But just because art is uncomfortable doesn't mean the converse is true. Not to worry, this was Jenny -- a musician's musician, an artist in the truest sense. You only have to look at the caliber of musicians that seemed all too happy to join her in the oven to make her music come alive. You want artistry? How about: Bill Frisell, Jason Moran, Kenny Wolleson, Doug Weiselman, Ron Miles....?!? These cats were assembled to record Scheinman's next album this week and were supposed to play a warm-up gig at Tonic. This isn't the first "supposed to have been at Tonic" show for me, but life goes on and what would have been a nice, warm intimate evening in the Lower East Side became a cozy, cramped, hot one in a room in Brooklyn that probably isn't the size of the stage at Tonic. In addition to the announced band of 7 musicians, Jenny also recruited a full-on string quartet bringing the total to 11! Like a fancy schmancy prep school, the teacher-to-pupil ration was incredibly high and as a result, the lessons were particularly illuminating.

Yes, this ensemble made art. Art of the most wonderful kind. From the moment they started tuning their instruments you could feel it was going to be special. The notes seemed to relish in the dank haze, condensing in the air and forming clouds of music that enveloped the entire room. You could call them nothing but an orchestra with Jenny Scheinman conducting and playing 1st violin. On top of her wonderful playing and intense energy, she's also quite a band leader. It's not trivial to navigate such a eleventet and make something beautiful out of it, but song after song that's just what she did.
Ah, those songs. You can see why she'd settle for nothing but the best. Not that there were extravagant guitar parts for Frisell or piano parts for Moran (both of whom could handle your best with one hand tied behind their backs), but Jenny obviously cares deeply about this music and each note needed to be handled with the utmost care. In fact, there were few solos all around, the musicians moved as a unit, or, more often as several smaller units complementing each other. It wasn't until 5 or 6 numbers into the set that we even got a violin solo. Instead, she chose to amplify herself above the all-star cast, the string quartet became a quintet with Jenny leading them like an squadron of F-16's, an attack formation of jet planes zig-zagging through insanely delicious music.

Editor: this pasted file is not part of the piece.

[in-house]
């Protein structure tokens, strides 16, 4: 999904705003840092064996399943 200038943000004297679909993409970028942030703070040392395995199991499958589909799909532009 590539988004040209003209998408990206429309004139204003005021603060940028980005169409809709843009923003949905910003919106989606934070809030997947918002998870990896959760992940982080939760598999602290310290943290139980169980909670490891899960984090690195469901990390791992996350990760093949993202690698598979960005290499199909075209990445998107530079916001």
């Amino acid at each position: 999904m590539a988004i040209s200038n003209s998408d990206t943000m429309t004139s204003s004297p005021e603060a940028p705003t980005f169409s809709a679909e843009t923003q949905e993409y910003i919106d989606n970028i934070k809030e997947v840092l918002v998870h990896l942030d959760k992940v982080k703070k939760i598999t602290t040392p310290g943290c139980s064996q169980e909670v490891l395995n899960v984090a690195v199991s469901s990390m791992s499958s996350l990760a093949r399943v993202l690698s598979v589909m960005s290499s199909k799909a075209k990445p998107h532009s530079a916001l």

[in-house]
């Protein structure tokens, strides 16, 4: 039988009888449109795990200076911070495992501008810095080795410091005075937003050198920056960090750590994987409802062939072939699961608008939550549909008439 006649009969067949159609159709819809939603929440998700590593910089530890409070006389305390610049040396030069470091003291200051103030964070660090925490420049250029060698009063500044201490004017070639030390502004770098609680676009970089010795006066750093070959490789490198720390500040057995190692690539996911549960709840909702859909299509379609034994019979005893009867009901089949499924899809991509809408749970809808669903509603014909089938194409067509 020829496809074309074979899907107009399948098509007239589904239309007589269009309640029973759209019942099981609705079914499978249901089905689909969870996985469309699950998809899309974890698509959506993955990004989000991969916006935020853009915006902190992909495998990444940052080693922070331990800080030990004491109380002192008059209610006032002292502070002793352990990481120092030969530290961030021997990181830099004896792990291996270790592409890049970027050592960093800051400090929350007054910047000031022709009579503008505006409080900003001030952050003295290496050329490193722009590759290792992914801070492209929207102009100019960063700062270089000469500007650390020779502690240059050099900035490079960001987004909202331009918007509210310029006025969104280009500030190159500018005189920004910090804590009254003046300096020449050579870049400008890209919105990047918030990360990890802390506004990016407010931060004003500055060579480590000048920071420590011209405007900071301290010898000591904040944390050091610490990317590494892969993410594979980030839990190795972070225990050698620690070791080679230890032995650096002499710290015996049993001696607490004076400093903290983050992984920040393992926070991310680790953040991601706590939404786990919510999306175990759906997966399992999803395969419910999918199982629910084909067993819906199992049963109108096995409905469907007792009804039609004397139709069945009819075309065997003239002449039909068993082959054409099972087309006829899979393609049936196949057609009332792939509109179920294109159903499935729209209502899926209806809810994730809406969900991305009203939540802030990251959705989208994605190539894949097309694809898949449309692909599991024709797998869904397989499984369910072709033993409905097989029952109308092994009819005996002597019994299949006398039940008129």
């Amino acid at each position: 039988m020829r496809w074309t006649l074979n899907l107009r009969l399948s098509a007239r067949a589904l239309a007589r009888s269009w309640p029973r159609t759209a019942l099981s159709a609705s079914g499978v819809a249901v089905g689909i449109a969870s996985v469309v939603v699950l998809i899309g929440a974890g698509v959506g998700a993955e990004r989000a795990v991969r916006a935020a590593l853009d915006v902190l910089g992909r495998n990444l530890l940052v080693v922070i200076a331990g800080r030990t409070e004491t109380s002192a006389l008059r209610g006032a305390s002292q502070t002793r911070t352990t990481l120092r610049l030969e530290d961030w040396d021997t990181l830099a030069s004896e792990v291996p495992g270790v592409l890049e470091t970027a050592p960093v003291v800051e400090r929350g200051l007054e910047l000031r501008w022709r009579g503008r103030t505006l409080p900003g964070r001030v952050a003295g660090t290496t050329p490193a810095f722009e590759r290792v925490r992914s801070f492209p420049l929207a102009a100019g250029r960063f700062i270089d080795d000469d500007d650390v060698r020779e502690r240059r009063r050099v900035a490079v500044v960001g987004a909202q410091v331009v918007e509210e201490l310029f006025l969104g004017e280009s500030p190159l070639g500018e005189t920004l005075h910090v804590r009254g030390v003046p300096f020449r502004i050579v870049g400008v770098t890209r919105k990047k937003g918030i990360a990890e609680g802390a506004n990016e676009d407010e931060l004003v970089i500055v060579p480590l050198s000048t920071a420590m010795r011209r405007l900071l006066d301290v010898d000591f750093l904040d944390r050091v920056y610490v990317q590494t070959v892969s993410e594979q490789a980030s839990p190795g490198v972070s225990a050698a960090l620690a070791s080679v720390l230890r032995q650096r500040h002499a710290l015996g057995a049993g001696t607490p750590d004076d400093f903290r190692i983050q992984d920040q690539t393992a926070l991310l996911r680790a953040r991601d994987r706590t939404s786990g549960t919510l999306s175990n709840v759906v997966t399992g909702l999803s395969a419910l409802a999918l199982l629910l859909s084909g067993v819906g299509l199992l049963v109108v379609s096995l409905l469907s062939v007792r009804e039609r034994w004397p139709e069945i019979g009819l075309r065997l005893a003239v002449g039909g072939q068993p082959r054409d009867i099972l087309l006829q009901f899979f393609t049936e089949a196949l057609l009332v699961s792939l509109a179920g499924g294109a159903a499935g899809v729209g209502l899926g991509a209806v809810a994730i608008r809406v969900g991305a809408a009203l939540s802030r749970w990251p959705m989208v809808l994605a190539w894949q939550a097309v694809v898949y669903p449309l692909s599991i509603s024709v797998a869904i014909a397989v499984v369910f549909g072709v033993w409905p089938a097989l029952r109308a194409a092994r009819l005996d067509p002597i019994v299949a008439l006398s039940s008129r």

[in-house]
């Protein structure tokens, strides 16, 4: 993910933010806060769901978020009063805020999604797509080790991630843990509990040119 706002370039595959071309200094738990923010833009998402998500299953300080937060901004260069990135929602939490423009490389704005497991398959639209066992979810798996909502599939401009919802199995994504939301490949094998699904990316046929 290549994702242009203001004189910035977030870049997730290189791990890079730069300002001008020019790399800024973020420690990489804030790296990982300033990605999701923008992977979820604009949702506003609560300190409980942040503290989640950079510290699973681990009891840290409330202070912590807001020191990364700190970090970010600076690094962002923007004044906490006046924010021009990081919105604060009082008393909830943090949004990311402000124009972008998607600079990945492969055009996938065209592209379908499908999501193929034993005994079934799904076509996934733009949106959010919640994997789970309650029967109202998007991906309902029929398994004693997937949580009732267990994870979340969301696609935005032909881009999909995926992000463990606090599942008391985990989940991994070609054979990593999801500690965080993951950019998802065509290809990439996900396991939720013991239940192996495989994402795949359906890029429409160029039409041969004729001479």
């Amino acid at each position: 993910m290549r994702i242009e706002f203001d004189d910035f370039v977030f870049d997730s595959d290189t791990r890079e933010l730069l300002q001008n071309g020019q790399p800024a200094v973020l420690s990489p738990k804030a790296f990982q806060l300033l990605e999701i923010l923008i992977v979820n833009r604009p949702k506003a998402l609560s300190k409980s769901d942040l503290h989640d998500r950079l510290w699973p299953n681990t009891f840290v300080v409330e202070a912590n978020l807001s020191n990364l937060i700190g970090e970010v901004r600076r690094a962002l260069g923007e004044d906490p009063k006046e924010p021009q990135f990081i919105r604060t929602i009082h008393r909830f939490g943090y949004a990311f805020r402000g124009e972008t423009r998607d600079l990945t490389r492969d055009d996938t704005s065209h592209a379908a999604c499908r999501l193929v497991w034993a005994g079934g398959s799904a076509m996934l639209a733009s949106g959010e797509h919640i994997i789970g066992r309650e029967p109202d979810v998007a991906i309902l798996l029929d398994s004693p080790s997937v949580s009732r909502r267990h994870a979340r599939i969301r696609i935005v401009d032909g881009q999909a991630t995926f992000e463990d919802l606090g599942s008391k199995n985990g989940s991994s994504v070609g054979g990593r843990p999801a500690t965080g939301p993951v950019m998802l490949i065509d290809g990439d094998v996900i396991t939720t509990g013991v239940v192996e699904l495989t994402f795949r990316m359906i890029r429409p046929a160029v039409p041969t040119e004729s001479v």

The songs don't quite have names yet, so we were treated to such compositions as "2" and "6." That second tune was a brilliant orchestration that at times brought to mind the ecstatic chaos of Frank Zappa's big band epics of "The Grand Wazoo" era. From there they traveled over various tracts. There was an incredibly funky number with bassist Tim Luntz gluing into Kenny Wolleson and laying down some esoteric grooving while the horns and strings laid down interlocking melodies. Later in the evening, Jenny was all-out fiddling, but not in a hoedown bluegrass way, rather in some glorious, goosebumps ecstasy. Jenny deferred to her band almost to a fault, allowing them to break off into subgroups throughout the set. But what a treat: Ron Miles, Frisell and Wolleson skittering through an flabbergastingly high-paced romp was a definite highlight. If you catch Jenny on any night, there's no telling what she'll play: roaring 20's jazz, singing bluegrass, klez-tinged chamber music.... this set seemed to have a little bit of all of that (well, no vocals, but still).